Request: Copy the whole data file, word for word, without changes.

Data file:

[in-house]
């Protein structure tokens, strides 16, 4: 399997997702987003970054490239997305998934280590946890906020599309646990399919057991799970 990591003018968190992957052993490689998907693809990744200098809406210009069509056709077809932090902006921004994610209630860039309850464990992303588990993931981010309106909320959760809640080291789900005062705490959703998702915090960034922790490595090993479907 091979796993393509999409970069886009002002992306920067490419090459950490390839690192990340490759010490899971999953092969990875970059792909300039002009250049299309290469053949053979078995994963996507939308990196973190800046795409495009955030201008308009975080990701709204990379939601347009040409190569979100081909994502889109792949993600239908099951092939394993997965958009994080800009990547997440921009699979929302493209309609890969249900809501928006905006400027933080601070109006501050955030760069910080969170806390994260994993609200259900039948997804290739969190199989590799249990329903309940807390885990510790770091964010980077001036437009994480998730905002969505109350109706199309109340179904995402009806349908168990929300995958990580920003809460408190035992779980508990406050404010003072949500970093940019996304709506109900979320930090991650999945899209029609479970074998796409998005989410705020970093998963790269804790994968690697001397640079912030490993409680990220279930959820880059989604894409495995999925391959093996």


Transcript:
[in-house]
């Protein structure tokens, strides 16, 4: 399997997702987003970054490239997305998934280590946890906020599309646990399919057991799970 990591003018968190992957052993490689998907693809990744200098809406210009069509056709077809932090902006921004994610209630860039309850464990992303588990993931981010309106909320959760809640080291789900005062705490959703998702915090960034922790490595090993479907 091979796993393509999409970069886009002002992306920067490419090459950490390839690192990340490759010490899971999953092969990875970059792909300039002009250049299309290469053949053979078995994963996507939308990196973190800046795409495009955030201008308009975080990701709204990379939601347009040409190569979100081909994502889109792949993600239908099951092939394993997965958009994080800009990547997440921009699979929302493209309609890969249900809501928006905006400027933080601070109006501050955030760069910080969170806390994260994993609200259900039948997804290739969190199989590799249990329903309940807390885990510790770091964010980077001036437009994480998730905002969505109350109706199309109340179904995402009806349908168990929300995958990580920003809460408190035992779980508990406050404010003072949500970093940019996304709506109900979320930090991650999945899209029609479970074998796409998005989410705020970093998963790269804790994968690697001397640079912030490993409680990220279930959820880059989604894409495995999925391959093996």